By Megan Burks
Executive Order Grants DREAMers Deportation Relief, Work Permits
The big news this morning: President Obama announced an executive order that could spare hundreds of thousands of young undocumented immigrants from deportation.
The new policy grants temporary legal status and work permits to immigrants younger than 30 years old whom were brought to the United States before they turned 16. To qualify, applicants must have lived in the U.S. for five years or more, have no criminal record and have proof they have or are attending school or serving in the military.
Obama called his action a “stop-gap measure” aimed at providing relief until Congress can pass a full DREAM Act, which would a provide a path to citizenship for undocumented young people.
Temporary legal status under the Obama order would last just two years, meaning approved immigrants would have to apply for renewal every two years.
Follow @fronterasdesk for more on this story and reaction from DREAMers.
Bill Limiting ‘Secure Communities’ Moves Forward in Sacramento
There was more good news this week for California immigrants. The Huffington Post reported the TRUST Act passed the state Senate’s Public Safety Committee. The bill would keep law enforcement officers from calling immigration authorities on an immigrant detainee until after he or she has been convicted of a crime.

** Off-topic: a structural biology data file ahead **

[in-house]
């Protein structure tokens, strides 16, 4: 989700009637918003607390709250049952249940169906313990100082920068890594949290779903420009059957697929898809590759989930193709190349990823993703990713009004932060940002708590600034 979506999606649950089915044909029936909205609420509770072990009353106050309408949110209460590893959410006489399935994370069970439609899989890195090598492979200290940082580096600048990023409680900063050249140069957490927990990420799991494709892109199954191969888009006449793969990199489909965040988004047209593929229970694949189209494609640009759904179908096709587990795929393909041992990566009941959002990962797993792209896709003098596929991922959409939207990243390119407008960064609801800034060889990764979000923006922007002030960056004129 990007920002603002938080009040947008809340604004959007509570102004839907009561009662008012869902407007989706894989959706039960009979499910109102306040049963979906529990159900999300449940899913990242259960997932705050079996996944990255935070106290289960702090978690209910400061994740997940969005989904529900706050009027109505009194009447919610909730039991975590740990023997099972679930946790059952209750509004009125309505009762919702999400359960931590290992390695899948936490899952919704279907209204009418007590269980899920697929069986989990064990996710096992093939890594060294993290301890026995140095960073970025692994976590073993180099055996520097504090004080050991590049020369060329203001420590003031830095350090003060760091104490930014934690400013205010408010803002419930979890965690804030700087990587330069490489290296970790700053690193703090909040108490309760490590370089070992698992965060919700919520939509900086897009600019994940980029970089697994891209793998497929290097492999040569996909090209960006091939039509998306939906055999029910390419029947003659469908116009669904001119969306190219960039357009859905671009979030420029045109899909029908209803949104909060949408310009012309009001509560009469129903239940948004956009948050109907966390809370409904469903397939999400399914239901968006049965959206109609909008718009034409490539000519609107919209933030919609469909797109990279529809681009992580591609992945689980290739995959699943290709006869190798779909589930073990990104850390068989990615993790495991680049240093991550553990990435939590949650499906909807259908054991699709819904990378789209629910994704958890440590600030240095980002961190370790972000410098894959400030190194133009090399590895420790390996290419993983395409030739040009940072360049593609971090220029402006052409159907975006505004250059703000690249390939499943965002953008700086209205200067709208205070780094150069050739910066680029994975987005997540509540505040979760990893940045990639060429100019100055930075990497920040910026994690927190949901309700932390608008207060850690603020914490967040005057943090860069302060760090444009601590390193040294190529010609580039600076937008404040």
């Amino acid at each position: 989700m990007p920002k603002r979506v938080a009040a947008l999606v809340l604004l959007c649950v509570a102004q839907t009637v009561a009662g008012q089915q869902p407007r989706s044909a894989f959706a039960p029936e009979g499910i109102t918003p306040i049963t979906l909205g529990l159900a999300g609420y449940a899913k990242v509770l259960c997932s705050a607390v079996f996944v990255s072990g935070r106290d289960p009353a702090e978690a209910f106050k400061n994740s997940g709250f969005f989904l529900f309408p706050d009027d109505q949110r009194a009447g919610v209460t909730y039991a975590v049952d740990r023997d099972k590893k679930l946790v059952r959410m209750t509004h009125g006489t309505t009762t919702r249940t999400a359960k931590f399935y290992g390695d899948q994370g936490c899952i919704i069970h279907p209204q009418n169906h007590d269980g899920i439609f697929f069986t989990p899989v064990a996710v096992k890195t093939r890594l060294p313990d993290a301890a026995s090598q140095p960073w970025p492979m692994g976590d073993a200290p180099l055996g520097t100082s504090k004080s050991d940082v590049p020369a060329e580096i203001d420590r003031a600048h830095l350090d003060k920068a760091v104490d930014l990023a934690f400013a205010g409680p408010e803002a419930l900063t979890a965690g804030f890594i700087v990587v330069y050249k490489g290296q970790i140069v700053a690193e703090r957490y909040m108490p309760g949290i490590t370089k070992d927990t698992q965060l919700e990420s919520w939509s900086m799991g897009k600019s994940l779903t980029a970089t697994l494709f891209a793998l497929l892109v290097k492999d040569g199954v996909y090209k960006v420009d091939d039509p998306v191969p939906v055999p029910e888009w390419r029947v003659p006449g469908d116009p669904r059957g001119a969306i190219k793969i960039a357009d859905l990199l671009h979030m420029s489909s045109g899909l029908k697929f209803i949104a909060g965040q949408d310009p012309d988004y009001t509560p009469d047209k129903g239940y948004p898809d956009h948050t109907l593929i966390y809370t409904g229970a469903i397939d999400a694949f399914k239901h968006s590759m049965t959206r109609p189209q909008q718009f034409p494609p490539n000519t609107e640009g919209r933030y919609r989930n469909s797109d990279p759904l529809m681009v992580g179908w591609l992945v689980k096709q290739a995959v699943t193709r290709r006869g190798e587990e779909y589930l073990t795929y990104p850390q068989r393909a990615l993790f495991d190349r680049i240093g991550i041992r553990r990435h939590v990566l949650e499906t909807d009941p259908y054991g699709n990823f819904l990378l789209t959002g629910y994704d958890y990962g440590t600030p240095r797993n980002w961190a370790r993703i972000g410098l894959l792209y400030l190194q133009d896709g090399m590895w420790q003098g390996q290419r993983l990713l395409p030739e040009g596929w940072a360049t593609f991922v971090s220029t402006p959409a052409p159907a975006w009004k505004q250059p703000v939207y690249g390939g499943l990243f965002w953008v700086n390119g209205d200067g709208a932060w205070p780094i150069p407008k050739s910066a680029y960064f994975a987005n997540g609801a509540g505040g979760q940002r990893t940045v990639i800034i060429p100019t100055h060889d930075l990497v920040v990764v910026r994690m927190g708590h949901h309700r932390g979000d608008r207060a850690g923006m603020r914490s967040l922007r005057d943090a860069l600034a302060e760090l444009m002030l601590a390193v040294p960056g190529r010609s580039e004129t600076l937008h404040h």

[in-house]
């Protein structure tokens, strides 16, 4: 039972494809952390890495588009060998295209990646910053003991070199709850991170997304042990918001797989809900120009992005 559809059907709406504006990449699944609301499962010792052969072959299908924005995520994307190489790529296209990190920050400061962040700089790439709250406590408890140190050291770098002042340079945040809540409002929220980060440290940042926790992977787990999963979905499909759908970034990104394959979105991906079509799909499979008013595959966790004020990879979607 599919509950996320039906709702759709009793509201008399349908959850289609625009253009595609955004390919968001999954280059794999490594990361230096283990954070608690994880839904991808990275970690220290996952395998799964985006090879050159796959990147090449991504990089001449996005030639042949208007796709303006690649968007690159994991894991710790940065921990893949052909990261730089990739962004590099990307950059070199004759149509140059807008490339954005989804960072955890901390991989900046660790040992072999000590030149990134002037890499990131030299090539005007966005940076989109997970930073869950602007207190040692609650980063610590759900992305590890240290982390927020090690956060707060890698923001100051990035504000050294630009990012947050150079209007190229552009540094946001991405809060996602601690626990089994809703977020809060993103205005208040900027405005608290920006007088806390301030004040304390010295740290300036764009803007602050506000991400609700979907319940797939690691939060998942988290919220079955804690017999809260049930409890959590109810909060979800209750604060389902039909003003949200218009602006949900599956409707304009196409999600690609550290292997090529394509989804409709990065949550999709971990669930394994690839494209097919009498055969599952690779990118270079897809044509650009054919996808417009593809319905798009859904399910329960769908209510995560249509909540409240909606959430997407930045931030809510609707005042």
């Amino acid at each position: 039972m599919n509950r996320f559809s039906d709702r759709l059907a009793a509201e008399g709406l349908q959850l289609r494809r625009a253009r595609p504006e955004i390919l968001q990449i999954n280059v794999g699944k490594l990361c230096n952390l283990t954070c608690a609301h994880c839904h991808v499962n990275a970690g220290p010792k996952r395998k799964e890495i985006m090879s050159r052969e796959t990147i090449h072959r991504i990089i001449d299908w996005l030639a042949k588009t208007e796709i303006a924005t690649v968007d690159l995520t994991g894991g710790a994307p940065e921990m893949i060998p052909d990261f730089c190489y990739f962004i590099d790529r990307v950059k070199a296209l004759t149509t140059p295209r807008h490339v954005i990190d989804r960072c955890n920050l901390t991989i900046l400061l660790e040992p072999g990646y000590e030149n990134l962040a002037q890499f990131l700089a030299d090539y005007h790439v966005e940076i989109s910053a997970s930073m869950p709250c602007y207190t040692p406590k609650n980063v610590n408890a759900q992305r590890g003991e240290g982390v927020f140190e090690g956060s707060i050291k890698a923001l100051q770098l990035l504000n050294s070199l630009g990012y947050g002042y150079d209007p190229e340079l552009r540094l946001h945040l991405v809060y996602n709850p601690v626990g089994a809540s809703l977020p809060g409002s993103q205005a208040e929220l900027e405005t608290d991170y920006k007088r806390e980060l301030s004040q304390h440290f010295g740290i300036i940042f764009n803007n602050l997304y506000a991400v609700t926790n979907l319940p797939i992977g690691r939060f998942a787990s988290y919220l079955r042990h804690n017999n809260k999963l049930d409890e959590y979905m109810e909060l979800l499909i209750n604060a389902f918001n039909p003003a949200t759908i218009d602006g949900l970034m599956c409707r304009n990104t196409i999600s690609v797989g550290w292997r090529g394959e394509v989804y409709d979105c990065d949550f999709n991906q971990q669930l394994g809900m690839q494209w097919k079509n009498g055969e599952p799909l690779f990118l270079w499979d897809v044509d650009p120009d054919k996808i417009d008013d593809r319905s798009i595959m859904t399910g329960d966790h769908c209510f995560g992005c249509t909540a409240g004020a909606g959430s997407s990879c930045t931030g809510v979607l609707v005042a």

Currently under Secure Communities, law enforcement officers can share information about detainees with federal immigration authorities as soon as fingerprints are taken. Immigration officers can ask local law enforcement agencies to hold people suspected of being in the country illegally for 48 hours.
In some cases, the hold is longer than what police would typically have permission for based on the alleged crime. Critics of Secure Communities say it undermines community trust of local law enforcement agencies and has netted too many low-level offenders.
The bill must pass the Senate Appropriations Committee before moving on to the Senate floor and heading back to the Assembly for final approval.
Follow The Huffington Post’s politics team @HuffPostPol.
The Huffington Post Features City Heights Middle Schoolers
The Huffington Post also reported on City Heights this week. It featured a project by Monroe Clark Middle School students in The AjA Project program, PhotoCity.
The students were asked to take photos and comment for a Speak City Heights series on school bullying. KPBS reporter Susan Murphy helped them use the photos to map bullying incidents in and around their school.
Youth reporter Malachi Segers talked to one of the students in the program. Karina Palacios told Segers the mapping exercise helped stop bullying at the school by telling administrators which areas on campus needed more supervision.
You can see the bullying project here. AjA is working with the students again to examine how their neighborhood environment impacts safety.
Follow The AjA Project @AjAProject.
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